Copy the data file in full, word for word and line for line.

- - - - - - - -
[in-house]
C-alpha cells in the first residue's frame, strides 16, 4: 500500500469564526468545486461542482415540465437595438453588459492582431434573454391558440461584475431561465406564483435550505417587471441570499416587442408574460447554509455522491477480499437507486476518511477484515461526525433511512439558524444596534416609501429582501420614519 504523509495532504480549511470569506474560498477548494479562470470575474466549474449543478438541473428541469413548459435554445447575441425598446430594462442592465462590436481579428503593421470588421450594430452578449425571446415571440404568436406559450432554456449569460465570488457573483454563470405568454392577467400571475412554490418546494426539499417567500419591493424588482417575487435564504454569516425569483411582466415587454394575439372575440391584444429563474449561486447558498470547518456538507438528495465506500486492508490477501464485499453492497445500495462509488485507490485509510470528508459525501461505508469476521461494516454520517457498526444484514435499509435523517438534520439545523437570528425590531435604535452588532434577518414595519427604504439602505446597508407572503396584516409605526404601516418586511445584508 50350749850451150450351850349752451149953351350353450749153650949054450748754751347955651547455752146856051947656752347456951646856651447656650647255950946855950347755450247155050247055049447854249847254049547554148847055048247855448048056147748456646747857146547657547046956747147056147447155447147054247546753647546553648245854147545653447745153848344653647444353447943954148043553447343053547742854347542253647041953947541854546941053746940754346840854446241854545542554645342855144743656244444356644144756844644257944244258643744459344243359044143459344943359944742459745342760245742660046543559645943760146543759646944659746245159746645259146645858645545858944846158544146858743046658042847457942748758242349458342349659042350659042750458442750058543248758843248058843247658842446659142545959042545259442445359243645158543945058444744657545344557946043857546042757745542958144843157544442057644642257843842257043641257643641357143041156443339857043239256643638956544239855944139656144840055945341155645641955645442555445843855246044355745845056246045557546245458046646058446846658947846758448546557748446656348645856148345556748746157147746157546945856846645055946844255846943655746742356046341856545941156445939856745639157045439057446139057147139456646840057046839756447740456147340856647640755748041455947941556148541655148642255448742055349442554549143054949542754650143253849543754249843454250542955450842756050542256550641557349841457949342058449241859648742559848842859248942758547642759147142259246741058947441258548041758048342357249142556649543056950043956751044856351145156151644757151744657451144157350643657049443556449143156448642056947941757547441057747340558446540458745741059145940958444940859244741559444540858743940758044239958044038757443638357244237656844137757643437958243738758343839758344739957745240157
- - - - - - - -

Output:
[in-house]
C-alpha cells in the first residue's frame, strides 16, 4: 500500500469564526468545486461542482415540465437595438453588459492582431434573454391558440461584475431561465406564483435550505417587471441570499416587442408574460447554509455522491477480499437507486476518511477484515461526525433511512439558524444596534416609501429582501420614519 504523509495532504480549511470569506474560498477548494479562470470575474466549474449543478438541473428541469413548459435554445447575441425598446430594462442592465462590436481579428503593421470588421450594430452578449425571446415571440404568436406559450432554456449569460465570488457573483454563470405568454392577467400571475412554490418546494426539499417567500419591493424588482417575487435564504454569516425569483411582466415587454394575439372575440391584444429563474449561486447558498470547518456538507438528495465506500486492508490477501464485499453492497445500495462509488485507490485509510470528508459525501461505508469476521461494516454520517457498526444484514435499509435523517438534520439545523437570528425590531435604535452588532434577518414595519427604504439602505446597508407572503396584516409605526404601516418586511445584508 50350749850451150450351850349752451149953351350353450749153650949054450748754751347955651547455752146856051947656752347456951646856651447656650647255950946855950347755450247155050247055049447854249847254049547554148847055048247855448048056147748456646747857146547657547046956747147056147447155447147054247546753647546553648245854147545653447745153848344653647444353447943954148043553447343053547742854347542253647041953947541854546941053746940754346840854446241854545542554645342855144743656244444356644144756844644257944244258643744459344243359044143459344943359944742459745342760245742660046543559645943760146543759646944659746245159746645259146645858645545858944846158544146858743046658042847457942748758242349458342349659042350659042750458442750058543248758843248058843247658842446659142545959042545259442445359243645158543945058444744657545344557946043857546042757745542958144843157544442057644642257843842257043641257643641357143041156443339857043239256643638956544239855944139656144840055945341155645641955645442555445843855246044355745845056246045557546245458046646058446846658947846758448546557748446656348645856148345556748746157147746157546945856846645055946844255846943655746742356046341856545941156445939856745639157045439057446139057147139456646840057046839756447740456147340856647640755748041455947941556148541655148642255448742055349442554549143054949542754650143253849543754249843454250542955450842756050542256550641557349841457949342058449241859648742559848842859248942758547642759147142259246741058947441258548041758048342357249142556649543056950043956751044856351145156151644757151744657451144157350643657049443556449143156448642056947941757547441057747340558446540458745741059145940958444940859244741559444540858743940758044239958044038757443638357244237656844137757643437958243738758343839758344739957745240157